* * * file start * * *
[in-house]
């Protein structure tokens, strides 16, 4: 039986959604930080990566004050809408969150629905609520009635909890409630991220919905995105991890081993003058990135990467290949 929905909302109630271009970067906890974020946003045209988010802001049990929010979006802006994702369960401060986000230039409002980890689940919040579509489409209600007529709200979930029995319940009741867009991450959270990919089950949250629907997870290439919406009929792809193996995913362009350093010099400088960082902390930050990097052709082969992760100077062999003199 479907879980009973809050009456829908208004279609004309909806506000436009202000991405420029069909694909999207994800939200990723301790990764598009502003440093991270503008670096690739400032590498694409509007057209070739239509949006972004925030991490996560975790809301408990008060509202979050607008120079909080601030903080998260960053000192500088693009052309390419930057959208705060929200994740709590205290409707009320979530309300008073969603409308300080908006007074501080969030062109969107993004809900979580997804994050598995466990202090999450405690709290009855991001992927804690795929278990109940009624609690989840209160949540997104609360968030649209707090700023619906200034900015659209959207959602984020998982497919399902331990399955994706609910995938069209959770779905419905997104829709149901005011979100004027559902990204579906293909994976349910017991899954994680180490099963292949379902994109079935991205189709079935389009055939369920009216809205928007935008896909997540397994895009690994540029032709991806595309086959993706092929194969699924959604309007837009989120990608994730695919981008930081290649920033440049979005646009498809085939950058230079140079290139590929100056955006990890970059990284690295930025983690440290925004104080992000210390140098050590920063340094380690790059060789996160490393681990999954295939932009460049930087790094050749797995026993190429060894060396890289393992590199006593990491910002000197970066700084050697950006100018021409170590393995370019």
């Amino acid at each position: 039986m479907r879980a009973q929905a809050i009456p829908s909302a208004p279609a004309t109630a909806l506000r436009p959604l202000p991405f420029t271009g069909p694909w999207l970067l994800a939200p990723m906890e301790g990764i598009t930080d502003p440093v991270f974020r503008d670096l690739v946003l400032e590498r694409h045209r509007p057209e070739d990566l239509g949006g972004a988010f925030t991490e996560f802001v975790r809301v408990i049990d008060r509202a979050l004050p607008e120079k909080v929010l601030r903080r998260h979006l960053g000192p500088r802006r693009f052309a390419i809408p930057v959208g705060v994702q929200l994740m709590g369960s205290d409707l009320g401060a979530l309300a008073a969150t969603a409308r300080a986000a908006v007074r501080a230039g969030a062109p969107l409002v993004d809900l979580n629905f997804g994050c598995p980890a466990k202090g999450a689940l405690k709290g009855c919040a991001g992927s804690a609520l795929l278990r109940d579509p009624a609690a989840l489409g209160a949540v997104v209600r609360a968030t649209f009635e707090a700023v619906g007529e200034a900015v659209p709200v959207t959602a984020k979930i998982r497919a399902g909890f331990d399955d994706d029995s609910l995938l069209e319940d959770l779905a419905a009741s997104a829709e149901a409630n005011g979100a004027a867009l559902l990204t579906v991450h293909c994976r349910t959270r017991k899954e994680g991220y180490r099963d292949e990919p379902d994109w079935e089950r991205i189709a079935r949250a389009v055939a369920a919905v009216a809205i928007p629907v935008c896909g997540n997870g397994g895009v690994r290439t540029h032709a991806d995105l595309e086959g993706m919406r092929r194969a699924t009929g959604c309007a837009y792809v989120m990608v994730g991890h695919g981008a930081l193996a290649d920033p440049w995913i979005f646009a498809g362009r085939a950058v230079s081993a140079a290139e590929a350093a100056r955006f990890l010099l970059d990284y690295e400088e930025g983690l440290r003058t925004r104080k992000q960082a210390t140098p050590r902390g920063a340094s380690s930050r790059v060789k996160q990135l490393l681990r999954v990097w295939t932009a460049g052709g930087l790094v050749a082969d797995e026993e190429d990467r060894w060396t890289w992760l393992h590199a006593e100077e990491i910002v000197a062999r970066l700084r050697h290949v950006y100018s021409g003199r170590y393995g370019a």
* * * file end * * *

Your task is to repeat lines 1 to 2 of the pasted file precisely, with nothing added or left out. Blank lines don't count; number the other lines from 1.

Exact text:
[in-house]
């Protein structure tokens, strides 16, 4: 039986959604930080990566004050809408969150629905609520009635909890409630991220919905995105991890081993003058990135990467290949 929905909302109630271009970067906890974020946003045209988010802001049990929010979006802006994702369960401060986000230039409002980890689940919040579509489409209600007529709200979930029995319940009741867009991450959270990919089950949250629907997870290439919406009929792809193996995913362009350093010099400088960082902390930050990097052709082969992760100077062999003199 479907879980009973809050009456829908208004279609004309909806506000436009202000991405420029069909694909999207994800939200990723301790990764598009502003440093991270503008670096690739400032590498694409509007057209070739239509949006972004925030991490996560975790809301408990008060509202979050607008120079909080601030903080998260960053000192500088693009052309390419930057959208705060929200994740709590205290409707009320979530309300008073969603409308300080908006007074501080969030062109969107993004809900979580997804994050598995466990202090999450405690709290009855991001992927804690795929278990109940009624609690989840209160949540997104609360968030649209707090700023619906200034900015659209959207959602984020998982497919399902331990399955994706609910995938069209959770779905419905997104829709149901005011979100004027559902990204579906293909994976349910017991899954994680180490099963292949379902994109079935991205189709079935389009055939369920009216809205928007935008896909997540397994895009690994540029032709991806595309086959993706092929194969699924959604309007837009989120990608994730695919981008930081290649920033440049979005646009498809085939950058230079140079290139590929100056955006990890970059990284690295930025983690440290925004104080992000210390140098050590920063340094380690790059060789996160490393681990999954295939932009460049930087790094050749797995026993190429060894060396890289393992590199006593990491910002000197970066700084050697950006100018021409170590393995370019």